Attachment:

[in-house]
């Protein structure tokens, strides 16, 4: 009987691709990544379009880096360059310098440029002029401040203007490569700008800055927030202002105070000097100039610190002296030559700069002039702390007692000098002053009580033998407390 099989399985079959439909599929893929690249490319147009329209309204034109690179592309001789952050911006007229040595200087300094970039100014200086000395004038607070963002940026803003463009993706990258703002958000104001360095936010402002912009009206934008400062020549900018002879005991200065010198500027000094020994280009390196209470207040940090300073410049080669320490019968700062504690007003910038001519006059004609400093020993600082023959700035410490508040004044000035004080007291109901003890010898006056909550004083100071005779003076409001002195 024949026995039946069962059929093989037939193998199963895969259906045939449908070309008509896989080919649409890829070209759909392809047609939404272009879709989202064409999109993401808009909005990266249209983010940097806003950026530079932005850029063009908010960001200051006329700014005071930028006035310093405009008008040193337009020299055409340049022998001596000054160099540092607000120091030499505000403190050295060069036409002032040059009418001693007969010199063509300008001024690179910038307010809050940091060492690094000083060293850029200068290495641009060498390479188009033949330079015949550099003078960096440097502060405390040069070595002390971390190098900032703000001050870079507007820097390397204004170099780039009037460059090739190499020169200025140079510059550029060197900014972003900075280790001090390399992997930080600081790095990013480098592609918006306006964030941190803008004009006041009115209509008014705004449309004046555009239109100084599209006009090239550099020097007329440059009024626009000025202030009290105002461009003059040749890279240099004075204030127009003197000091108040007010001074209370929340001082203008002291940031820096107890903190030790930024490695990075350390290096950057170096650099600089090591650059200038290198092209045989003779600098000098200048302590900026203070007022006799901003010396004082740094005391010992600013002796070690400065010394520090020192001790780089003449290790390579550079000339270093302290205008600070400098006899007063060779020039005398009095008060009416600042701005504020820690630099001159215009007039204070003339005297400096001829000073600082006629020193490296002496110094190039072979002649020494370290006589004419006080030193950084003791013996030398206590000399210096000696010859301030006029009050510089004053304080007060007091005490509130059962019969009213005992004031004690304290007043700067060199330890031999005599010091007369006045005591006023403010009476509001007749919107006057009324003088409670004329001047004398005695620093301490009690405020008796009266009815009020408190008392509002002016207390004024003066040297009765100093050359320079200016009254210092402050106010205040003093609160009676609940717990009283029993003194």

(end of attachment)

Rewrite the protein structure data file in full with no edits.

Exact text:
[in-house]
């Protein structure tokens, strides 16, 4: 009987691709990544379009880096360059310098440029002029401040203007490569700008800055927030202002105070000097100039610190002296030559700069002039702390007692000098002053009580033998407390 099989399985079959439909599929893929690249490319147009329209309204034109690179592309001789952050911006007229040595200087300094970039100014200086000395004038607070963002940026803003463009993706990258703002958000104001360095936010402002912009009206934008400062020549900018002879005991200065010198500027000094020994280009390196209470207040940090300073410049080669320490019968700062504690007003910038001519006059004609400093020993600082023959700035410490508040004044000035004080007291109901003890010898006056909550004083100071005779003076409001002195 024949026995039946069962059929093989037939193998199963895969259906045939449908070309008509896989080919649409890829070209759909392809047609939404272009879709989202064409999109993401808009909005990266249209983010940097806003950026530079932005850029063009908010960001200051006329700014005071930028006035310093405009008008040193337009020299055409340049022998001596000054160099540092607000120091030499505000403190050295060069036409002032040059009418001693007969010199063509300008001024690179910038307010809050940091060492690094000083060293850029200068290495641009060498390479188009033949330079015949550099003078960096440097502060405390040069070595002390971390190098900032703000001050870079507007820097390397204004170099780039009037460059090739190499020169200025140079510059550029060197900014972003900075280790001090390399992997930080600081790095990013480098592609918006306006964030941190803008004009006041009115209509008014705004449309004046555009239109100084599209006009090239550099020097007329440059009024626009000025202030009290105002461009003059040749890279240099004075204030127009003197000091108040007010001074209370929340001082203008002291940031820096107890903190030790930024490695990075350390290096950057170096650099600089090591650059200038290198092209045989003779600098000098200048302590900026203070007022006799901003010396004082740094005391010992600013002796070690400065010394520090020192001790780089003449290790390579550079000339270093302290205008600070400098006899007063060779020039005398009095008060009416600042701005504020820690630099001159215009007039204070003339005297400096001829000073600082006629020193490296002496110094190039072979002649020494370290006589004419006080030193950084003791013996030398206590000399210096000696010859301030006029009050510089004053304080007060007091005490509130059962019969009213005992004031004690304290007043700067060199330890031999005599010091007369006045005591006023403010009476509001007749919107006057009324003088409670004329001047004398005695620093301490009690405020008796009266009815009020408190008392509002002016207390004024003066040297009765100093050359320079200016009254210092402050106010205040003093609160009676609940717990009283029993003194």